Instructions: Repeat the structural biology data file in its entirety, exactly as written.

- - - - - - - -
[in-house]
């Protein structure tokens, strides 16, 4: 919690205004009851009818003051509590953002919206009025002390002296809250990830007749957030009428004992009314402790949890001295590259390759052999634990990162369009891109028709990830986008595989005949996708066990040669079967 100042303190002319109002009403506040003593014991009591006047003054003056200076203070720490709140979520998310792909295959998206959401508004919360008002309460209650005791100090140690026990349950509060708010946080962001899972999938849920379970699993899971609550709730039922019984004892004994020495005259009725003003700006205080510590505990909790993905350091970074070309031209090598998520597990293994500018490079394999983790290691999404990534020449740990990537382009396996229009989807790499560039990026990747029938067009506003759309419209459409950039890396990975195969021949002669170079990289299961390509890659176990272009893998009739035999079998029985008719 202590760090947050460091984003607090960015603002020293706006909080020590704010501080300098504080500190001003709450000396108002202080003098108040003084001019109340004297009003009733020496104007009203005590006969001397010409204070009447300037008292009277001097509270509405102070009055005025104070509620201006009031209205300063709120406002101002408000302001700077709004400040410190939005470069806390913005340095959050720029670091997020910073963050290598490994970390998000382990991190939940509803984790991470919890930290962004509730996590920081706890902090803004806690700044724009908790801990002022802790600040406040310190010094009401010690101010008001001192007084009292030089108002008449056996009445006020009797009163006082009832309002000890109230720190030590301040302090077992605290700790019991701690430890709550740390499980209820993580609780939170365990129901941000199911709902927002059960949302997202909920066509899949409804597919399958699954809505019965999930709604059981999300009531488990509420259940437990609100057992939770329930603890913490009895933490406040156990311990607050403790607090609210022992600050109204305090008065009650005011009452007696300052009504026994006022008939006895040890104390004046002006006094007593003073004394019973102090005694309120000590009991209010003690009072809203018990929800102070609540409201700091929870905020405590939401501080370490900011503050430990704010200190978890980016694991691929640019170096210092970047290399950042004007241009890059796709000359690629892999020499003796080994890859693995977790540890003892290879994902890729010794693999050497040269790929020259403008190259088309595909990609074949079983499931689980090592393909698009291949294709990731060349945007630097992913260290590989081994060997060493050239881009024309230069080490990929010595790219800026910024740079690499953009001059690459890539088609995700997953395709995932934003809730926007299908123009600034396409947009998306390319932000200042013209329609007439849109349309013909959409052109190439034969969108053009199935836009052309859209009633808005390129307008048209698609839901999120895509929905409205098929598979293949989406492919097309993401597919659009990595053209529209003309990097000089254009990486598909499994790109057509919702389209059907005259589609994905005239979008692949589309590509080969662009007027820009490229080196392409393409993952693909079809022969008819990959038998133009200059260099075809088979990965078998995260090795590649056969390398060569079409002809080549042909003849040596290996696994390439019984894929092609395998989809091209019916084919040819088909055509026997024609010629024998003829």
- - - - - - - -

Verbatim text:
[in-house]
């Protein structure tokens, strides 16, 4: 919690205004009851009818003051509590953002919206009025002390002296809250990830007749957030009428004992009314402790949890001295590259390759052999634990990162369009891109028709990830986008595989005949996708066990040669079967 100042303190002319109002009403506040003593014991009591006047003054003056200076203070720490709140979520998310792909295959998206959401508004919360008002309460209650005791100090140690026990349950509060708010946080962001899972999938849920379970699993899971609550709730039922019984004892004994020495005259009725003003700006205080510590505990909790993905350091970074070309031209090598998520597990293994500018490079394999983790290691999404990534020449740990990537382009396996229009989807790499560039990026990747029938067009506003759309419209459409950039890396990975195969021949002669170079990289299961390509890659176990272009893998009739035999079998029985008719 202590760090947050460091984003607090960015603002020293706006909080020590704010501080300098504080500190001003709450000396108002202080003098108040003084001019109340004297009003009733020496104007009203005590006969001397010409204070009447300037008292009277001097509270509405102070009055005025104070509620201006009031209205300063709120406002101002408000302001700077709004400040410190939005470069806390913005340095959050720029670091997020910073963050290598490994970390998000382990991190939940509803984790991470919890930290962004509730996590920081706890902090803004806690700044724009908790801990002022802790600040406040310190010094009401010690101010008001001192007084009292030089108002008449056996009445006020009797009163006082009832309002000890109230720190030590301040302090077992605290700790019991701690430890709550740390499980209820993580609780939170365990129901941000199911709902927002059960949302997202909920066509899949409804597919399958699954809505019965999930709604059981999300009531488990509420259940437990609100057992939770329930603890913490009895933490406040156990311990607050403790607090609210022992600050109204305090008065009650005011009452007696300052009504026994006022008939006895040890104390004046002006006094007593003073004394019973102090005694309120000590009991209010003690009072809203018990929800102070609540409201700091929870905020405590939401501080370490900011503050430990704010200190978890980016694991691929640019170096210092970047290399950042004007241009890059796709000359690629892999020499003796080994890859693995977790540890003892290879994902890729010794693999050497040269790929020259403008190259088309595909990609074949079983499931689980090592393909698009291949294709990731060349945007630097992913260290590989081994060997060493050239881009024309230069080490990929010595790219800026910024740079690499953009001059690459890539088609995700997953395709995932934003809730926007299908123009600034396409947009998306390319932000200042013209329609007439849109349309013909959409052109190439034969969108053009199935836009052309859209009633808005390129307008048209698609839901999120895509929905409205098929598979293949989406492919097309993401597919659009990595053209529209003309990097000089254009990486598909499994790109057509919702389209059907005259589609994905005239979008692949589309590509080969662009007027820009490229080196392409393409993952693909079809022969008819990959038998133009200059260099075809088979990965078998995260090795590649056969390398060569079409002809080549042909003849040596290996696994390439019984894929092609395998989809091209019916084919040819088909055509026997024609010629024998003829």